MSME tool­kit to help women busi­nesses at dif­fer­ent stages of the busi­ness cy­cle -in­cep­tion, start-up and growth - in ar­eas such as busi­ness plan­ning, fi­nan­cial pro­jec­tions, in­put man­age­ment, mar­ket­ing, mar­ket link­age, and brand­ing. Women-owned busi­nesses that are un­able to en­gage ex­pen­sive ad­vi­sory ser­vices can ben­e­fit from this type of in­terv ntion.

A sim­pli­fied col­lat­eral regime will greatly en­cour­age women en­trepreneurs and en­able ac­cess. Gov­ern­ments may fo­cus on de­vel­op­ing an ef­fec­tive se­cured trans­ac­tions regime for women en­ter­prises char­ac­ter­ized by a wide range of al­low­able col­lat­er­als (im­mov­able and mov­able), the es­tab­lish­ment of clear pri­or­ity rank­ings of claims over col­lat­eral, ef­fi­cient col­lat­eral reg­istries, and ef­fec­tive en­force­ment of col­lat­eral in case of de­fault. Gov­ern­ments may fo­cus on de­vel­op­ing a credit guar­an­tee scheme to en­able women en­trepreneurs bor­row from for­mal fi­nan­cial in­sti­tu­tions in the ab­sence of col­lat­eral.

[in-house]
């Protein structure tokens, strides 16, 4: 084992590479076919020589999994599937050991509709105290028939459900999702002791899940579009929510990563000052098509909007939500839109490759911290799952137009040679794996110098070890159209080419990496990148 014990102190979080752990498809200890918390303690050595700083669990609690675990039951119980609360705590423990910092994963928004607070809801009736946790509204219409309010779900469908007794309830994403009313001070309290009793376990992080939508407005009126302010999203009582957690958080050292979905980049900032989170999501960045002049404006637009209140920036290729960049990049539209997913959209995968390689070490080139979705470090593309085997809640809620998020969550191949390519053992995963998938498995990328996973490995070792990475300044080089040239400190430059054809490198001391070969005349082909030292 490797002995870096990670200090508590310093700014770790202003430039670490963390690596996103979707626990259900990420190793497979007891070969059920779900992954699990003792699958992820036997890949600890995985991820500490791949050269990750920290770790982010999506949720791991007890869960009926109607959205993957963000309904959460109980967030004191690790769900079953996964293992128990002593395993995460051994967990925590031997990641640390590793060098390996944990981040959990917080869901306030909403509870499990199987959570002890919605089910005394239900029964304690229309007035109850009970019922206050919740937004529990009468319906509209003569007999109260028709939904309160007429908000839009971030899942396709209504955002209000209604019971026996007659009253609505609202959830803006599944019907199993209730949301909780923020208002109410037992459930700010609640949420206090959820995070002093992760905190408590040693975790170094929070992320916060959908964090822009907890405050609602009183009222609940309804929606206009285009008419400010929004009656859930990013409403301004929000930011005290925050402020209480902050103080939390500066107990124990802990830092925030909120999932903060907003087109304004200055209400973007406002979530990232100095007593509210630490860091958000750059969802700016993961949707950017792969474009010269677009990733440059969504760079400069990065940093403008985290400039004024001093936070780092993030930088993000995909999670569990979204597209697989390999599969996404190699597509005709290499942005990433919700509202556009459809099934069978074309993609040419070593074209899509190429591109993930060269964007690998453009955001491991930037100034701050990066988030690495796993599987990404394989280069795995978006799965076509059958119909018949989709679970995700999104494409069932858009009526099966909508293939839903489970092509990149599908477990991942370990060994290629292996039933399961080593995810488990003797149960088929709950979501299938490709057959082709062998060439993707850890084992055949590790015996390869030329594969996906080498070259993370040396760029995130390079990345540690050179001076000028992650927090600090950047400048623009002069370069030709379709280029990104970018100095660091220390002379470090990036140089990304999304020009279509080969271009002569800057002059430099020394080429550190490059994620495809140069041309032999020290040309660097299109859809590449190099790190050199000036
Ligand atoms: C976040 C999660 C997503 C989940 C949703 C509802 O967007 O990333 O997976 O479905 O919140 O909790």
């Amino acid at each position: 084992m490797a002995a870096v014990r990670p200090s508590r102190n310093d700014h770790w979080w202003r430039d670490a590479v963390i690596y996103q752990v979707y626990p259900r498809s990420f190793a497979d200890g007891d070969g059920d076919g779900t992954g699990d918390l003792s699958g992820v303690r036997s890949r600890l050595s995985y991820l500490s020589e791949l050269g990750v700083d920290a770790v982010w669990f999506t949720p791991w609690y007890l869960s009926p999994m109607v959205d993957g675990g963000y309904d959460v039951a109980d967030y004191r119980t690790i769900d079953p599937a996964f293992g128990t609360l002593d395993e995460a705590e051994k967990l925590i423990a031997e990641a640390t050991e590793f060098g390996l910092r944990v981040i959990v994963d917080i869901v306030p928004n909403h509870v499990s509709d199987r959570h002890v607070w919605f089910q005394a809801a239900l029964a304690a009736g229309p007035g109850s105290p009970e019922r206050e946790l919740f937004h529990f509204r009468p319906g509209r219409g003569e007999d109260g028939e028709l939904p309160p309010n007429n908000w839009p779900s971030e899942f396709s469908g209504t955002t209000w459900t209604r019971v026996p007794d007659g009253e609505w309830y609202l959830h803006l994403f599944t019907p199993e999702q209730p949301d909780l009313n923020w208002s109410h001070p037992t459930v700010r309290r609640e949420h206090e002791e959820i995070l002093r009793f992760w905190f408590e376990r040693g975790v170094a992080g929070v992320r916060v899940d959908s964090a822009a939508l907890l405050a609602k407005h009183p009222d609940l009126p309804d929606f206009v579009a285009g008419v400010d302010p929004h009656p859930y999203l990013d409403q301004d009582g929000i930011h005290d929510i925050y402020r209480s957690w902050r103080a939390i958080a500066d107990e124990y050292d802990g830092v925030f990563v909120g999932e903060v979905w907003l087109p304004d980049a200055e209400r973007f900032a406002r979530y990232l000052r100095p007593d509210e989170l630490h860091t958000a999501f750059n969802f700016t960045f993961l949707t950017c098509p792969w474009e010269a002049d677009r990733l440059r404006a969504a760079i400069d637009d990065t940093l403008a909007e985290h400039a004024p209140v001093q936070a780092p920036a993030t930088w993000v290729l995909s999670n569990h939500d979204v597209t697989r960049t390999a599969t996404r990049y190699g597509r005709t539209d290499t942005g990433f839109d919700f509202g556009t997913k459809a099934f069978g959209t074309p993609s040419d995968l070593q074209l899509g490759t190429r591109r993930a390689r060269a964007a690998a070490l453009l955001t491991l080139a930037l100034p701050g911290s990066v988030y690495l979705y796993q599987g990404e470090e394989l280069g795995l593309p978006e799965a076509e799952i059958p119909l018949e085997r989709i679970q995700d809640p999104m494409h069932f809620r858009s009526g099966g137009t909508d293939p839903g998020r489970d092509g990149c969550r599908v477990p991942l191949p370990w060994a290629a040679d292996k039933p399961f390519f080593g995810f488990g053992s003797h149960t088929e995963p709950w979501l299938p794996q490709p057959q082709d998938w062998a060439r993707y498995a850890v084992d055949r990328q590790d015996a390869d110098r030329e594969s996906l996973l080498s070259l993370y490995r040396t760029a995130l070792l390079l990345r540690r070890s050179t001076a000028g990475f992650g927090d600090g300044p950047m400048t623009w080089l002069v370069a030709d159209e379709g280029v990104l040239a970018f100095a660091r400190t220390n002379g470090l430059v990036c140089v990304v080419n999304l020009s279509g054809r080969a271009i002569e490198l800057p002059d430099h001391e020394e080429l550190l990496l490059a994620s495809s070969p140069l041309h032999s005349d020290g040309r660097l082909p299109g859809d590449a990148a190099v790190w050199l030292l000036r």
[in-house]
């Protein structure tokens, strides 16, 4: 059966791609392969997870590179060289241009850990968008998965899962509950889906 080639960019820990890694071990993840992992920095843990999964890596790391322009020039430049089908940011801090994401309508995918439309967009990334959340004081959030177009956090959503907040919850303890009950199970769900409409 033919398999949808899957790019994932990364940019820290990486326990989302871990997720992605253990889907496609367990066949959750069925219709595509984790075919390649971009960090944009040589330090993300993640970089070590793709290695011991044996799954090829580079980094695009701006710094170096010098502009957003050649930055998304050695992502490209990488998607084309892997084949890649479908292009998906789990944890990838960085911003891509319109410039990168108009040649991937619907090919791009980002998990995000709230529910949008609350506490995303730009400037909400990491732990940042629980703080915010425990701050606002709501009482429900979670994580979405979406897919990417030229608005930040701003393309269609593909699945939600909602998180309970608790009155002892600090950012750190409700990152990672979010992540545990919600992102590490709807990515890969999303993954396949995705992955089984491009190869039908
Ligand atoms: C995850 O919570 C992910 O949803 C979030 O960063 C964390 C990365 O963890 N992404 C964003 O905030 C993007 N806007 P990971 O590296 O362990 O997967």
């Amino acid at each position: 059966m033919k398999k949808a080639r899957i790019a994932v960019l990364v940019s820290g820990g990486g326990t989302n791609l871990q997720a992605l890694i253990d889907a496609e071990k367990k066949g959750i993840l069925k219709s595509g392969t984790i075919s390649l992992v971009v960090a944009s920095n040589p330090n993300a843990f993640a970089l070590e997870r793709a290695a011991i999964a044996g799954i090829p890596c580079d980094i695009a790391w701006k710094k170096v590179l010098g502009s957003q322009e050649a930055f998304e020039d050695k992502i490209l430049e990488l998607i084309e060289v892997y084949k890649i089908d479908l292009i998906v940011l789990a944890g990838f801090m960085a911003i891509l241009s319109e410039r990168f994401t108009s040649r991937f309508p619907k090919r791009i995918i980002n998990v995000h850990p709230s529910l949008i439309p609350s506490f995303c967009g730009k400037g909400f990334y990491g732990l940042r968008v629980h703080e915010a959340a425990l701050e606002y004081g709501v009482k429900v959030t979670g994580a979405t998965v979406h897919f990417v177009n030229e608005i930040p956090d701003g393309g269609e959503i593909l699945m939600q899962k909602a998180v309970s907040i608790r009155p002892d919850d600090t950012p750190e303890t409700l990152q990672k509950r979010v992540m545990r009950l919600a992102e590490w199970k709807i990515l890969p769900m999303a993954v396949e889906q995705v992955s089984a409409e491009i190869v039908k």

It has been found that in­vest­ing in women of­fers the most ef­fec­tive means to im­prove health, nu­tri­tion, hy­giene, and ed­u­ca­tional stan­dards for fam­i­lies and con­se­quently for the whole of so­ci­ety. In gen­eral, women need ac­cess to small loans (es­pe­cially for work­ing cap­i­tal), in­no­va­tive forms of col­lat­eral, fre­quent re­pay­ment sched­ules more ap­pro­pri­ate to the cash flows of their en­ter­prises, sim­pler ap­pli­ca­tion pro­ce­dures and im­proved ac­cess to sav­ing ac­counts. Thus, a spe­cial sup­port for women in both fi­nan­cial and non-fi­nan­cial ser­vices is nec­es­sary.

Mr. Ke­shav Prasad Mau­rya, Oy Chief Min­is­ter, Ut­tar Pradesh re­leas­ing the Con­fer­ence Back­ground Pa­per along with other dig­ni­taries.

Chief Guest (L-R) Mr. D. S. Rawat, Sec­re­tary Gen­eral, AS­SOCHAM, Mr. Sau­rabh Gupta, A R Ther­mosets Pvt Ltd., Dr. Udi­traj- Mem­ber of Par­lia­ment (Loksabha), Mr. Ke­shav Prasad Mau­rya, Hon'ble Deputy CM, Up, Ms Preeti Mal­ho­tra, Part­ner & Ex­ec­u­tive Di­rec­tor Smart Group along with awardees. Mr. D. S. Rawat, Sec­re­tary Gen­eral, AS­SOCHAM wel­com­ing Mr. Ke­shav Prasad Mau­rya, Dy. Chief Min­is­ter, Ut­tar Prad~sh.